Do you need a degree in journalism to work as a journalist?

When I left college I had a handful of clips from the local alternative newsweekly, one of them a cover story on town-gown relations. That’s it. No journalism degree, no internships, no other editing or writing experience.

I went to Chicago, and, within a couple of months was working as one of the “full-time freelancers” for the Chicago Tribune in the northern suburbs, covering about a dozen municipalities and all the associated government boards. One of my features ran on the front page of the Trib (not the front page of a section, the front page of the Trib itself). A harder story on the drug trade also got high placement.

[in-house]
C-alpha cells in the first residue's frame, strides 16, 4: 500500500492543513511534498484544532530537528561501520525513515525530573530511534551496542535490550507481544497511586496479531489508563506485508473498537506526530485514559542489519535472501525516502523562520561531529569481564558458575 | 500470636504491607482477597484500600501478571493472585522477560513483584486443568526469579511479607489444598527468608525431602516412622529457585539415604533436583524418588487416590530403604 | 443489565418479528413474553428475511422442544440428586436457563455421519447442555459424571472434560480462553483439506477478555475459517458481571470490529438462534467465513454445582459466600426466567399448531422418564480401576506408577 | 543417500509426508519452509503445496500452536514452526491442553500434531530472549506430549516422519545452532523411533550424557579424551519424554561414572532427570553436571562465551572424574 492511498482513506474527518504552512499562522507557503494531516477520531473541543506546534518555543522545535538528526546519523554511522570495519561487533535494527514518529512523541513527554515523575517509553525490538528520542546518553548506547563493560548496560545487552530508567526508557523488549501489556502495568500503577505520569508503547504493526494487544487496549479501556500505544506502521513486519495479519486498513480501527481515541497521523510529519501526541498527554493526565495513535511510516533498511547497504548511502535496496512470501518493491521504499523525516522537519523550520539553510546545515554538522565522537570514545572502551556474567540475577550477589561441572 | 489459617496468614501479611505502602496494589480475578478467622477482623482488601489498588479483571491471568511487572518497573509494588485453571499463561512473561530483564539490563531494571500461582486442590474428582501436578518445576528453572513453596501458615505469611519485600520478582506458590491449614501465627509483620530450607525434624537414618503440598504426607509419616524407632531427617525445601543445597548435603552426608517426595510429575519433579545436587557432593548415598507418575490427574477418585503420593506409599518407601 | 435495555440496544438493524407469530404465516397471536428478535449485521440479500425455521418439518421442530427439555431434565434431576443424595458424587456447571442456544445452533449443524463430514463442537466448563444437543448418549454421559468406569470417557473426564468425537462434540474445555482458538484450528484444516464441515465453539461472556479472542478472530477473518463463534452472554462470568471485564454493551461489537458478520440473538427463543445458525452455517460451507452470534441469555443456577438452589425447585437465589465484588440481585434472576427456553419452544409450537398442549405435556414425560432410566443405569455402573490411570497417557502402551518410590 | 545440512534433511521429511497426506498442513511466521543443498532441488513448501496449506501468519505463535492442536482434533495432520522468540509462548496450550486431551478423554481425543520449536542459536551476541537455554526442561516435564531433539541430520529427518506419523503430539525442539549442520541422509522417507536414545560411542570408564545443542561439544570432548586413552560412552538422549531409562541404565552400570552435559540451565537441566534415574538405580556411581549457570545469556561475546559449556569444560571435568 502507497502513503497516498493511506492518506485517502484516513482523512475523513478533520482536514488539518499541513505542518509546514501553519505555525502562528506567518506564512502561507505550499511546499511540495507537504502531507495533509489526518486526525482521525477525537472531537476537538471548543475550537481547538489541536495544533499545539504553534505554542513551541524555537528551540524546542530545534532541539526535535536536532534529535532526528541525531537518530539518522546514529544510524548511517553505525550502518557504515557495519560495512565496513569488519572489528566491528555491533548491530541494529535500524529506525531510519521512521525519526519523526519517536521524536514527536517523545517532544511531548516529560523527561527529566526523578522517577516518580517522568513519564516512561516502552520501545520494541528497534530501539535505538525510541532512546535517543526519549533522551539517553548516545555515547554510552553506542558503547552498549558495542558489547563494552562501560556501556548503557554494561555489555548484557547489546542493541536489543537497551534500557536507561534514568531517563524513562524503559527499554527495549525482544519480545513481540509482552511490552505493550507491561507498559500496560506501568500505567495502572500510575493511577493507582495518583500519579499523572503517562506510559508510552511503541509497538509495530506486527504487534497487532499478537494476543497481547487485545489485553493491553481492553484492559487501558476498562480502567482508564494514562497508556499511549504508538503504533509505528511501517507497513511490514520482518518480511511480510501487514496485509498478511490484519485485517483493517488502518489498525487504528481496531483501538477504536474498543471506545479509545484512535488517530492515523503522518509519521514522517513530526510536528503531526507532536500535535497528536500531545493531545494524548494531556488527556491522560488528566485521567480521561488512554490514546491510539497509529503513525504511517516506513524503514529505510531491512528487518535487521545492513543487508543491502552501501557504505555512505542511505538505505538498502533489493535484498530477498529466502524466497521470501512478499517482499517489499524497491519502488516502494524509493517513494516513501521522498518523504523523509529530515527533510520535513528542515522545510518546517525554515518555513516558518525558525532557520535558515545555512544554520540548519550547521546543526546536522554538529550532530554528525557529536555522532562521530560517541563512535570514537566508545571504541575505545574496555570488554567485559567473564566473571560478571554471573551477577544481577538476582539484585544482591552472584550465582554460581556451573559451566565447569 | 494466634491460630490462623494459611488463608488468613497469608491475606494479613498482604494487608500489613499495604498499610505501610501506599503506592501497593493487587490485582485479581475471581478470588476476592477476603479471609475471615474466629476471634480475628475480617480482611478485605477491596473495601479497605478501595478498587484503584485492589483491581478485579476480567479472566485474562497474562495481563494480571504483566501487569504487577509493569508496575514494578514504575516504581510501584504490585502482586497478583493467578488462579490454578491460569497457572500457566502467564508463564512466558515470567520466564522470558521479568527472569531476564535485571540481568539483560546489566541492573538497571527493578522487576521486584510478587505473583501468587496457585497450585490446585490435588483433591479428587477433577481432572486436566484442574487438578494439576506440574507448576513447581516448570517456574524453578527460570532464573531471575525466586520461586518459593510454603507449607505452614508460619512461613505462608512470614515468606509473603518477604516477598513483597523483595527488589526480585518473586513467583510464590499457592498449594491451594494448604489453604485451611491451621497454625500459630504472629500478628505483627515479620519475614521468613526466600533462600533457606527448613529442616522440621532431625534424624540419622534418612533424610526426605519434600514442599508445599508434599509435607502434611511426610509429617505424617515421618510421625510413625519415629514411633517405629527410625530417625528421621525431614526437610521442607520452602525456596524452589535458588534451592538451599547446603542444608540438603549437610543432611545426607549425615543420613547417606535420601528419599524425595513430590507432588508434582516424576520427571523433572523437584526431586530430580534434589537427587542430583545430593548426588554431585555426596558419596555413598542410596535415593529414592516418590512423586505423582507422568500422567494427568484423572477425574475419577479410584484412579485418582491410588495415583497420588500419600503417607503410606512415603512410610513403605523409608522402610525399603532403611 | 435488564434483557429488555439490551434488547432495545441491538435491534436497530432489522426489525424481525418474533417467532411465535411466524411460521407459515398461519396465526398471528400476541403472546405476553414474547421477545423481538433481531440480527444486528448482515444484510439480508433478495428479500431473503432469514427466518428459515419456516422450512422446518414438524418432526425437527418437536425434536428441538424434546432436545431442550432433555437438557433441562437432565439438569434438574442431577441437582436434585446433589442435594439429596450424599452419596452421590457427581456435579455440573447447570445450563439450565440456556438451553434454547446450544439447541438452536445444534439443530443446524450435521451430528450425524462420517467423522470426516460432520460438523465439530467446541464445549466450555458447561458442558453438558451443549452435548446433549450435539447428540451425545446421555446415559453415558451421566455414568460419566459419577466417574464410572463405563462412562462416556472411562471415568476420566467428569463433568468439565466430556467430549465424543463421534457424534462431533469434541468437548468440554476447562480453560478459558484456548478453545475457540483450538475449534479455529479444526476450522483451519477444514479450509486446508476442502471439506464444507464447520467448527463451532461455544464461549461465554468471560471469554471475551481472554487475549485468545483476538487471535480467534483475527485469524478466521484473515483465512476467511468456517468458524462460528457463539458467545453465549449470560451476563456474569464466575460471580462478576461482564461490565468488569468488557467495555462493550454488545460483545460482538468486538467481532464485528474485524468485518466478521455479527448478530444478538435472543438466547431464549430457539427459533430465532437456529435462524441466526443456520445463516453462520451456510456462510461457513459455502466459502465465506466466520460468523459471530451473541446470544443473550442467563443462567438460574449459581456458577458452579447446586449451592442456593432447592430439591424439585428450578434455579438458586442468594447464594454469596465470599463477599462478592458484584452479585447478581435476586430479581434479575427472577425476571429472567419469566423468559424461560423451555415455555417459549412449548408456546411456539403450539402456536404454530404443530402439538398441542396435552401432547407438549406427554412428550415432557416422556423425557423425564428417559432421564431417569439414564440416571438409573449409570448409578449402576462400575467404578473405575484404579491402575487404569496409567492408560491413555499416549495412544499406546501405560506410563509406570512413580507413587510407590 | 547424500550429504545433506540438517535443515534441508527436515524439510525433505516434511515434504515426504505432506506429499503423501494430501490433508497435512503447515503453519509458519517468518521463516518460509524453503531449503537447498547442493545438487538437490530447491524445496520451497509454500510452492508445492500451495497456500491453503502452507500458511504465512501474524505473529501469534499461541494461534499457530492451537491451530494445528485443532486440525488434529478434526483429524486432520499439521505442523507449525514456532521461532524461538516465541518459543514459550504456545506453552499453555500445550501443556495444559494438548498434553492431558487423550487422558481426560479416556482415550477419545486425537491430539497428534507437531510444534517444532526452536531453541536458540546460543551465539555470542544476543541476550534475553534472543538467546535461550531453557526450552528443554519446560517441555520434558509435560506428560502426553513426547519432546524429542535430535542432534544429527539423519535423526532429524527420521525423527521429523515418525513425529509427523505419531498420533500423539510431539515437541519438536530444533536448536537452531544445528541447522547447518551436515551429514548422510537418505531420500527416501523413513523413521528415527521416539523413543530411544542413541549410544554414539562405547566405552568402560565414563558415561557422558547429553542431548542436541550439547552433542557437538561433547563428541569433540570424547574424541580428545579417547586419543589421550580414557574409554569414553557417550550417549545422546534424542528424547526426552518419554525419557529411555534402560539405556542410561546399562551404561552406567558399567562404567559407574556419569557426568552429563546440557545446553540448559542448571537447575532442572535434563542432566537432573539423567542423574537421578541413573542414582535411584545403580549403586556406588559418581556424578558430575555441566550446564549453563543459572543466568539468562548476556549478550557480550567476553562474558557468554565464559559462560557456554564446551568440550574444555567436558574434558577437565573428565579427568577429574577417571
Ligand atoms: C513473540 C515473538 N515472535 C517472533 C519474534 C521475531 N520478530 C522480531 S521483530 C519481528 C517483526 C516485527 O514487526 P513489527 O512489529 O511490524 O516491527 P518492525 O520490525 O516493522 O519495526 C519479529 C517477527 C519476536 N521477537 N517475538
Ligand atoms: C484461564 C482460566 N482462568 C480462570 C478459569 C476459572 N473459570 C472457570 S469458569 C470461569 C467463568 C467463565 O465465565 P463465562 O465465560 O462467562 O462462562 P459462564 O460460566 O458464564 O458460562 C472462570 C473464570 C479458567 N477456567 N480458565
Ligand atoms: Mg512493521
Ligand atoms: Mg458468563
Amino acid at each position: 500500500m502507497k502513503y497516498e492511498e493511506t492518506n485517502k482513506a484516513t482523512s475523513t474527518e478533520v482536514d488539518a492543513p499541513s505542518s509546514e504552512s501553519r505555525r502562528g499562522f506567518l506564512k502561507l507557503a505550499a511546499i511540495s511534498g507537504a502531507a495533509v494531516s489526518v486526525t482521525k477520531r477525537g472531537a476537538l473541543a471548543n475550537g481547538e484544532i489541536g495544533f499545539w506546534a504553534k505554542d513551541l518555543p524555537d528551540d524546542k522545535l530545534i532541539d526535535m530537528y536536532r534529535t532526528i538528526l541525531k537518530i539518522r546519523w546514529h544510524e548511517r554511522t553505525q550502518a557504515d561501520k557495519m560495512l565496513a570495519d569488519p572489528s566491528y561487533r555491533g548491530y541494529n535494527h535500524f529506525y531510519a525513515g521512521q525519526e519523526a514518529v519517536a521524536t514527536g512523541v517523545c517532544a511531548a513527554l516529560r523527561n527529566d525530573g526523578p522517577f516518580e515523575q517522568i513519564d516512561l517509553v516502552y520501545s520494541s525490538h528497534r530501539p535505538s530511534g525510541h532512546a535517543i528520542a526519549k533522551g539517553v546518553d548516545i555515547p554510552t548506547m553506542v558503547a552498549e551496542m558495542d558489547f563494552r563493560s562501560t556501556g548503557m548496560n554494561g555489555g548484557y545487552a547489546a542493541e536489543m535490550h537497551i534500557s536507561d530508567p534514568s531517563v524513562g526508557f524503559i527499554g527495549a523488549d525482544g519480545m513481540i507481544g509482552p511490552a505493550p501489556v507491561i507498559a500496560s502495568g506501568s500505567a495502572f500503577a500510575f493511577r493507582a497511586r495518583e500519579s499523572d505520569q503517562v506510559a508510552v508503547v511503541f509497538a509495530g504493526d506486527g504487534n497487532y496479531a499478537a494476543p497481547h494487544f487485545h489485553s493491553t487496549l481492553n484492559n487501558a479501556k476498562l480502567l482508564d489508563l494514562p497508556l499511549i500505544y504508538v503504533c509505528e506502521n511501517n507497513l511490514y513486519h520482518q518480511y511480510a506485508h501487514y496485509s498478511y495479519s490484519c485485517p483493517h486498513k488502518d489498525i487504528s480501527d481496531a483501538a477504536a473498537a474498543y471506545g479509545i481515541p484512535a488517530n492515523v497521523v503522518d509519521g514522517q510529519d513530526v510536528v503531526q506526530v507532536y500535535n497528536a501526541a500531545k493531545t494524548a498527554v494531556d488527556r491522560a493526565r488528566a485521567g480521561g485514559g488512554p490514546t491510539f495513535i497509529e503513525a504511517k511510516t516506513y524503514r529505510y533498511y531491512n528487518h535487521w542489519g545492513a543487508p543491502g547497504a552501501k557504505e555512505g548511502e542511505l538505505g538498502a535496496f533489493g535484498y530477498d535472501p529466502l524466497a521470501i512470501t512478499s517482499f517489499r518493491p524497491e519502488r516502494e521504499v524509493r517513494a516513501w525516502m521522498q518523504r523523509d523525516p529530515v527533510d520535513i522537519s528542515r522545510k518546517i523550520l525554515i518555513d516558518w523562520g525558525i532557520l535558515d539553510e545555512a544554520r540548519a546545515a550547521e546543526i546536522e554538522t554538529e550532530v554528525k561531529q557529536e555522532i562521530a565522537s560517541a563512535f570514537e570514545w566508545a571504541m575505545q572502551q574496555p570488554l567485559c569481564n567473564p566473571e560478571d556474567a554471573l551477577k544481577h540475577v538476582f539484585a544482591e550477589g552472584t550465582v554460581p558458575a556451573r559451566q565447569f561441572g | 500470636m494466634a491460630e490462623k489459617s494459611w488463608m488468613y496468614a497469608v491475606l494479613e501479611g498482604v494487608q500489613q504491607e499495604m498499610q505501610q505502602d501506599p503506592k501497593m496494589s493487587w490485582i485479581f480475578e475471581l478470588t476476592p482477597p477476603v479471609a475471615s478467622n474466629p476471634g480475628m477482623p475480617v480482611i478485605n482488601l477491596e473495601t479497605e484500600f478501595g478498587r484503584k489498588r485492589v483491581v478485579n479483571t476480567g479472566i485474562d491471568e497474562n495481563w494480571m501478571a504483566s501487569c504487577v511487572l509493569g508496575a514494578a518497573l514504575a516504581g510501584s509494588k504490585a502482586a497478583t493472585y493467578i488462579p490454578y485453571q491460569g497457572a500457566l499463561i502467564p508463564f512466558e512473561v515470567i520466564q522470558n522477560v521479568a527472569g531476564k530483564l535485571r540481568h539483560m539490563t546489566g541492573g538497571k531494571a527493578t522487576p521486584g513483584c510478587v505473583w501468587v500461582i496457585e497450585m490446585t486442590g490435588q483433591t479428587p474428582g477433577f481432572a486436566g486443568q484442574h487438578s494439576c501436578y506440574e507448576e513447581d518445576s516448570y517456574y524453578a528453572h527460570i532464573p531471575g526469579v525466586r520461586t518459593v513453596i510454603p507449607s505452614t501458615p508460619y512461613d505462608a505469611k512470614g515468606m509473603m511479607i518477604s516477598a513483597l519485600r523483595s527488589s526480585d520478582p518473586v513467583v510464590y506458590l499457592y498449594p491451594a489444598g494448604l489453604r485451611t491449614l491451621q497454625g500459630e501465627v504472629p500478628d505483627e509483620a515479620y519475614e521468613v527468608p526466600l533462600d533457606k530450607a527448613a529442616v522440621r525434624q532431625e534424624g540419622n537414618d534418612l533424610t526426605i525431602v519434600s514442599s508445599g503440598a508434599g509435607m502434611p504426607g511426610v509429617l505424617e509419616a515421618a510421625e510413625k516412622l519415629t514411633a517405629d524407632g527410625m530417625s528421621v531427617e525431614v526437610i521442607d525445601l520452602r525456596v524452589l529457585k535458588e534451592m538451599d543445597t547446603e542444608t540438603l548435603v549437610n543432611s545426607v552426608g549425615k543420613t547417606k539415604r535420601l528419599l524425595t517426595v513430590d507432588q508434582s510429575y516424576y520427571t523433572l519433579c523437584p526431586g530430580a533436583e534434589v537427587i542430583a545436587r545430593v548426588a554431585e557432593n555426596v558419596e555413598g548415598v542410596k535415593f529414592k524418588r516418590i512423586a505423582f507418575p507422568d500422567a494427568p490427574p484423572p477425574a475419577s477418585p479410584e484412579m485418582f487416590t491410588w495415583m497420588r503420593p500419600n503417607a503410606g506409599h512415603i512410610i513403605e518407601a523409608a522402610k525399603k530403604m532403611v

From there, my career path would have been pretty straightforward at the Trib, except that I decided to go to Russia, and covered civil wars for Reuters after about a year. Again, nobody cared about the degree, the internships, or anything else. The only concern was whether I had the persistence to be able to report a story, and then write it despite constant editorial criticism (I have to admit, my writing started out kind of lame).

Here’s my theory: the only thing you need to be a journalist is the ability to ask a question, and keep asking until you get an answer. You can’t be taught persistence, but you can get good at it with practice. Everything else can be fixed on the copy desk.

If I’m hiring somebody, I’d rather spend half an hour teaching them the inverted pyramid, than months and months standing over them and making them follow through.